JinkoSolar Holdings (JKS) could be particularly interesting as the Chinese manufacturer is trading at the top of a consolidation pattern. A breakout above last-week’s high would be a strong move considering the environment. Taking a long position would also be helpful as a counterbalance to our pending China ETF shorts in play.
The stock is currently trading at about six times earnings – quite a low price for a company that has been showing significant earnings and sales growth over the last four quarters. JKS has access to plenty of capital to fund growth, and its easy to make an argument for a much higher stock price in the context of a bullish energy market.
LDK Solar (LDK) is on the cusp of breaking to a new recovery high after gapping higher in early January. The stock has a single digit earnings multiple which could catch the attention of value investors looking for energy exposure. At the same time, growth investors have plenty of rationale for picking up a position, considering year-over-year revenue growth of 148% and 140% in the last two quarters.
On a daily chart, the stock may look a bit extended, but the weekly pattern shows a much longer basing period that could lead to a much larger breakout this year. This is a trade that would require a bit more room in terms of a risk envelope, but over a period of several weeks, we could see the value and growth metrics converge and lead to great risk-adjusted returns.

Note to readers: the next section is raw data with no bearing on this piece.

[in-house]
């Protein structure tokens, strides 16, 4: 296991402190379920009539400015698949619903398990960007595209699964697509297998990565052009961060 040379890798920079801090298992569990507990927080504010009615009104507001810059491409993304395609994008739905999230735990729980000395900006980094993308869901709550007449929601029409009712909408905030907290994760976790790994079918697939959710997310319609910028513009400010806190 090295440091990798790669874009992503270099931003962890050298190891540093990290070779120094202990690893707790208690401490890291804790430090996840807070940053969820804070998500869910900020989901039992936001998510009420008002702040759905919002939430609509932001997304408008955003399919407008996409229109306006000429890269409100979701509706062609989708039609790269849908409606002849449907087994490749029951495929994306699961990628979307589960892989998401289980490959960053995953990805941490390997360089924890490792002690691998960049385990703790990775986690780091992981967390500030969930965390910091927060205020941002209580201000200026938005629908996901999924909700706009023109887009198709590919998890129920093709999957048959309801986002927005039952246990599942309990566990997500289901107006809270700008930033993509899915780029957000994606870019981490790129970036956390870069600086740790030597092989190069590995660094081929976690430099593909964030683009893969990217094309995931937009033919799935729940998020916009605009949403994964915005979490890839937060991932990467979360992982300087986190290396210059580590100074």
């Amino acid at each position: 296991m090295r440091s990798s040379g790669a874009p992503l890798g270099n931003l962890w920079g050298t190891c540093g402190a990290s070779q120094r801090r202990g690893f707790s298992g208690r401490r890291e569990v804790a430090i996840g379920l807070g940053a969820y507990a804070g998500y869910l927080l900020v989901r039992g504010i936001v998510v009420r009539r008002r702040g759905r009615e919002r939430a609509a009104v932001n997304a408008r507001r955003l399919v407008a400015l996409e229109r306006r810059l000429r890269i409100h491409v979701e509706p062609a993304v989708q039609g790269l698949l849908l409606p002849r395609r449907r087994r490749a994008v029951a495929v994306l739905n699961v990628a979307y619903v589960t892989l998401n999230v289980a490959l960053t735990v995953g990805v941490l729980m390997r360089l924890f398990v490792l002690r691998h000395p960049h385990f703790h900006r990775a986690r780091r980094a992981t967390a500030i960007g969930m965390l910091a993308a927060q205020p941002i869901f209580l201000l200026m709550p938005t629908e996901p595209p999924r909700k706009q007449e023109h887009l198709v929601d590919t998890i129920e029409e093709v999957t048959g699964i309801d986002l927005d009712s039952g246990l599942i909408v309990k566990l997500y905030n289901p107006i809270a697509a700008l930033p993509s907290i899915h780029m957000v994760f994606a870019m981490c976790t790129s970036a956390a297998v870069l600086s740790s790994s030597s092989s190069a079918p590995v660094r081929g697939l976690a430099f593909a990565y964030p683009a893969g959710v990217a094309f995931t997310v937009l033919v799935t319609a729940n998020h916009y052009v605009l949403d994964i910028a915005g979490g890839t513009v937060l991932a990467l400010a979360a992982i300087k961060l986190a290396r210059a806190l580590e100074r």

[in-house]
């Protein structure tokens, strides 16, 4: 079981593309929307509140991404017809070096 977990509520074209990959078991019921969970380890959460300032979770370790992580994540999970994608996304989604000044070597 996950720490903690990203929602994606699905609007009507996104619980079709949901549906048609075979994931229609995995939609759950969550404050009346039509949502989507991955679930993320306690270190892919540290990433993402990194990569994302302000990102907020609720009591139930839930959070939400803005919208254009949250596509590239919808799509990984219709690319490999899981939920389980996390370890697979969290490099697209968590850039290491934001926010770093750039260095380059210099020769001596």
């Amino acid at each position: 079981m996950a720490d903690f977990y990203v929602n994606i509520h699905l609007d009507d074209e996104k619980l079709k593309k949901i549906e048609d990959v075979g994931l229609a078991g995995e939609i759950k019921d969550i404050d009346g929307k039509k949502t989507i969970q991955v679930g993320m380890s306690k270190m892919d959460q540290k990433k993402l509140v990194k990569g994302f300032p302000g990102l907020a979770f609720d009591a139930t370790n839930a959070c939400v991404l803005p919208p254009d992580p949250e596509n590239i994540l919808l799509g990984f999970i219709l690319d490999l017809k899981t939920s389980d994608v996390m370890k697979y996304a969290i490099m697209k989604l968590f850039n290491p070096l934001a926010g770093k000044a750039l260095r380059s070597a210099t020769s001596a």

Goldman in Transition?
Goldman Sachs (GS) has been a dominant force, due to strong proprietary trading and an extremely profitable investment banking platform (oh, and a few billion from Uncle Sam too…) But is the global economic uncertainty catching up to the industry titan?
While other major investment banks are hitting new recovery highs, GS has been hitting overhead resistance. A recent high-profile article in Bloomberg Magazine discussed how the company is falling behind its competitors when it comes to investment management for wealthy clients. This kind of publicity can have a significant effect on customer confidence and could actually cause the issue to become worse as clients jump-ship.
We’re considering a short position if the stock breaks below the 20 and 50 EMA, and this week’s turbulence could be just the right catalyst to send the stock below key support areas.
Despite the short duration, this week should have plenty of action and profit potential. Jack and I are shaking off the sore ski / snowboard muscles and we’re ready to carve up some new profits as the conditions continue to shift.
Trade ’em well!